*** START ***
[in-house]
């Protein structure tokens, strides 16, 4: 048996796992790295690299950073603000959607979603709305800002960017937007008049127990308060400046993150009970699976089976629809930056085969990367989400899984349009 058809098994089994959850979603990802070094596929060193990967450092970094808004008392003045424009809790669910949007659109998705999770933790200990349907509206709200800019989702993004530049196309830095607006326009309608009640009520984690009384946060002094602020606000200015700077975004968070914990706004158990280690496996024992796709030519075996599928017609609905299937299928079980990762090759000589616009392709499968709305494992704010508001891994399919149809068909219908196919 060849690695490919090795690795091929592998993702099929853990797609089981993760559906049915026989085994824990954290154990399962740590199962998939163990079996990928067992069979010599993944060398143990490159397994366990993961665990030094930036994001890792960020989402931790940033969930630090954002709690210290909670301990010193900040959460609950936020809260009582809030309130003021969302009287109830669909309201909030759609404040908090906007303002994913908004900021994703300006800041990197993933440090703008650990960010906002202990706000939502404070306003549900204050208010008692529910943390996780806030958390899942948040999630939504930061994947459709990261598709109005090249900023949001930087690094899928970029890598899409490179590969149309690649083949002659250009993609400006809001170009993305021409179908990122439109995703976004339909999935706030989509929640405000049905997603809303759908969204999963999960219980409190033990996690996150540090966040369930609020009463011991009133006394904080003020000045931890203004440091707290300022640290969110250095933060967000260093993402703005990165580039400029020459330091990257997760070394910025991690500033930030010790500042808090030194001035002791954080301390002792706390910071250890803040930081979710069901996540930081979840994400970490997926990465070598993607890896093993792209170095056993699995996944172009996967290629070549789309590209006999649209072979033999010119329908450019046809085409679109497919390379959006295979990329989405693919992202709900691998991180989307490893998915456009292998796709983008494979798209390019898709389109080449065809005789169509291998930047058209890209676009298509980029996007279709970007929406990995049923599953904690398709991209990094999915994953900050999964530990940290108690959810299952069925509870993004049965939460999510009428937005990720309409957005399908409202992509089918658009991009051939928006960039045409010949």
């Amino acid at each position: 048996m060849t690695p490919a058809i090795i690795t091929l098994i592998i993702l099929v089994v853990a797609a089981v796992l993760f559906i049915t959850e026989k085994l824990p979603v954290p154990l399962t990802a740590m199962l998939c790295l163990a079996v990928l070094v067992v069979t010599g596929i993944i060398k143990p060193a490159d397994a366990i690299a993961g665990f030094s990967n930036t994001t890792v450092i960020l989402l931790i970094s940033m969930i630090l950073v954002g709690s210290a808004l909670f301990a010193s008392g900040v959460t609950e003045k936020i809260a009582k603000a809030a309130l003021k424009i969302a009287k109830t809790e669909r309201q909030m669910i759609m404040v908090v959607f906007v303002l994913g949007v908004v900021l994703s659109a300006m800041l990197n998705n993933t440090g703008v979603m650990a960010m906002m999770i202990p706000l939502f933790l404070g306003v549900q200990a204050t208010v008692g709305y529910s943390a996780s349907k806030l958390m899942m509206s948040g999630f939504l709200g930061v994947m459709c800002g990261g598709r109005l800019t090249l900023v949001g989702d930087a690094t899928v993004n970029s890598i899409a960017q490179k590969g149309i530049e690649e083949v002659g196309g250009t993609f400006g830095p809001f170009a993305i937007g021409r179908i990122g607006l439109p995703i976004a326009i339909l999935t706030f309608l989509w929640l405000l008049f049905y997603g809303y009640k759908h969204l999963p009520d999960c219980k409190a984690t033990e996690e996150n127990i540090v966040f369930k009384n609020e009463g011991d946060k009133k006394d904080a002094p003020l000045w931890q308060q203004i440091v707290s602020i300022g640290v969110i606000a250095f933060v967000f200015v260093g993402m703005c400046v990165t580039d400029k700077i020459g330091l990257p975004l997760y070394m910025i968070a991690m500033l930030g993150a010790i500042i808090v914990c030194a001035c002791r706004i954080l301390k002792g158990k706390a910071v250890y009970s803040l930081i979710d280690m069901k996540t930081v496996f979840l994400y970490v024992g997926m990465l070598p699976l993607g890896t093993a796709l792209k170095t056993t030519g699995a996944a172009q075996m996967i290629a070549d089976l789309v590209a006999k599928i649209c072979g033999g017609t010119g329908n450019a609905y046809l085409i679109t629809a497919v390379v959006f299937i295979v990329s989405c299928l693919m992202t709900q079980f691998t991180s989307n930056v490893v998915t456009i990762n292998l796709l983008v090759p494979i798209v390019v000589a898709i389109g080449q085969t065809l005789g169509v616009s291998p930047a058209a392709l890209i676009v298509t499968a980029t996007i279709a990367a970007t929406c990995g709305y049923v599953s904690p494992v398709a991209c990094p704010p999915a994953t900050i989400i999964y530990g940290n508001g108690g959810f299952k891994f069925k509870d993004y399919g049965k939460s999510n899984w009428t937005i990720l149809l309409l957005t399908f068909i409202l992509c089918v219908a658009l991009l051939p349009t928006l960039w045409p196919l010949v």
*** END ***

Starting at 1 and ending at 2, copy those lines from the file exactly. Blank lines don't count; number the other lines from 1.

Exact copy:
[in-house]
């Protein structure tokens, strides 16, 4: 048996796992790295690299950073603000959607979603709305800002960017937007008049127990308060400046993150009970699976089976629809930056085969990367989400899984349009 058809098994089994959850979603990802070094596929060193990967450092970094808004008392003045424009809790669910949007659109998705999770933790200990349907509206709200800019989702993004530049196309830095607006326009309608009640009520984690009384946060002094602020606000200015700077975004968070914990706004158990280690496996024992796709030519075996599928017609609905299937299928079980990762090759000589616009392709499968709305494992704010508001891994399919149809068909219908196919 060849690695490919090795690795091929592998993702099929853990797609089981993760559906049915026989085994824990954290154990399962740590199962998939163990079996990928067992069979010599993944060398143990490159397994366990993961665990030094930036994001890792960020989402931790940033969930630090954002709690210290909670301990010193900040959460609950936020809260009582809030309130003021969302009287109830669909309201909030759609404040908090906007303002994913908004900021994703300006800041990197993933440090703008650990960010906002202990706000939502404070306003549900204050208010008692529910943390996780806030958390899942948040999630939504930061994947459709990261598709109005090249900023949001930087690094899928970029890598899409490179590969149309690649083949002659250009993609400006809001170009993305021409179908990122439109995703976004339909999935706030989509929640405000049905997603809303759908969204999963999960219980409190033990996690996150540090966040369930609020009463011991009133006394904080003020000045931890203004440091707290300022640290969110250095933060967000260093993402703005990165580039400029020459330091990257997760070394910025991690500033930030010790500042808090030194001035002791954080301390002792706390910071250890803040930081979710069901996540930081979840994400970490997926990465070598993607890896093993792209170095056993699995996944172009996967290629070549789309590209006999649209072979033999010119329908450019046809085409679109497919390379959006295979990329989405693919992202709900691998991180989307490893998915456009292998796709983008494979798209390019898709389109080449065809005789169509291998930047058209890209676009298509980029996007279709970007929406990995049923599953904690398709991209990094999915994953900050999964530990940290108690959810299952069925509870993004049965939460999510009428937005990720309409957005399908409202992509089918658009991009051939928006960039045409010949």